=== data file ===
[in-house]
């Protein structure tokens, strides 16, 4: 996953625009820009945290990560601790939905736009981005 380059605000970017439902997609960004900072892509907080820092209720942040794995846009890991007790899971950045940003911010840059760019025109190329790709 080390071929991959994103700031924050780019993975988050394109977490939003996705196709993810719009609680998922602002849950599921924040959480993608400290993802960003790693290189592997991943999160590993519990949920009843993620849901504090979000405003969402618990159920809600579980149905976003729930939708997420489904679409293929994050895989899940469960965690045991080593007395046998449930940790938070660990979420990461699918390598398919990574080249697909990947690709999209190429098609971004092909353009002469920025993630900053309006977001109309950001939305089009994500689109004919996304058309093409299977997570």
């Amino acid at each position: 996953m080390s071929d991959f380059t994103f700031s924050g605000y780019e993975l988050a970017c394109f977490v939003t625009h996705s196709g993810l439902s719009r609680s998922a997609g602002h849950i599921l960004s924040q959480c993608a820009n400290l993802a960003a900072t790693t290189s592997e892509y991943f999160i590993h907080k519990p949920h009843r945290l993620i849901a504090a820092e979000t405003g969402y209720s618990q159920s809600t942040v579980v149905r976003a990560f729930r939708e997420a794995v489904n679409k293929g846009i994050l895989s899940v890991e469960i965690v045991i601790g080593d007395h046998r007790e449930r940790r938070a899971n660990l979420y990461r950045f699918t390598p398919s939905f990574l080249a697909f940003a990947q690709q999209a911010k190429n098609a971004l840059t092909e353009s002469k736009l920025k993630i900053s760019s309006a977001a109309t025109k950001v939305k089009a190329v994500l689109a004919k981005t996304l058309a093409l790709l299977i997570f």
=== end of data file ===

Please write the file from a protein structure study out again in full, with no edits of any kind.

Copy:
[in-house]
């Protein structure tokens, strides 16, 4: 996953625009820009945290990560601790939905736009981005 380059605000970017439902997609960004900072892509907080820092209720942040794995846009890991007790899971950045940003911010840059760019025109190329790709 080390071929991959994103700031924050780019993975988050394109977490939003996705196709993810719009609680998922602002849950599921924040959480993608400290993802960003790693290189592997991943999160590993519990949920009843993620849901504090979000405003969402618990159920809600579980149905976003729930939708997420489904679409293929994050895989899940469960965690045991080593007395046998449930940790938070660990979420990461699918390598398919990574080249697909990947690709999209190429098609971004092909353009002469920025993630900053309006977001109309950001939305089009994500689109004919996304058309093409299977997570």
């Amino acid at each position: 996953m080390s071929d991959f380059t994103f700031s924050g605000y780019e993975l988050a970017c394109f977490v939003t625009h996705s196709g993810l439902s719009r609680s998922a997609g602002h849950i599921l960004s924040q959480c993608a820009n400290l993802a960003a900072t790693t290189s592997e892509y991943f999160i590993h907080k519990p949920h009843r945290l993620i849901a504090a820092e979000t405003g969402y209720s618990q159920s809600t942040v579980v149905r976003a990560f729930r939708e997420a794995v489904n679409k293929g846009i994050l895989s899940v890991e469960i965690v045991i601790g080593d007395h046998r007790e449930r940790r938070a899971n660990l979420y990461r950045f699918t390598p398919s939905f990574l080249a697909f940003a990947q690709q999209a911010k190429n098609a971004l840059t092909e353009s002469k736009l920025k993630i900053s760019s309006a977001a109309t025109k950001v939305k089009a190329v994500l689109a004919k981005t996304l058309a093409l790709l299977i997570f």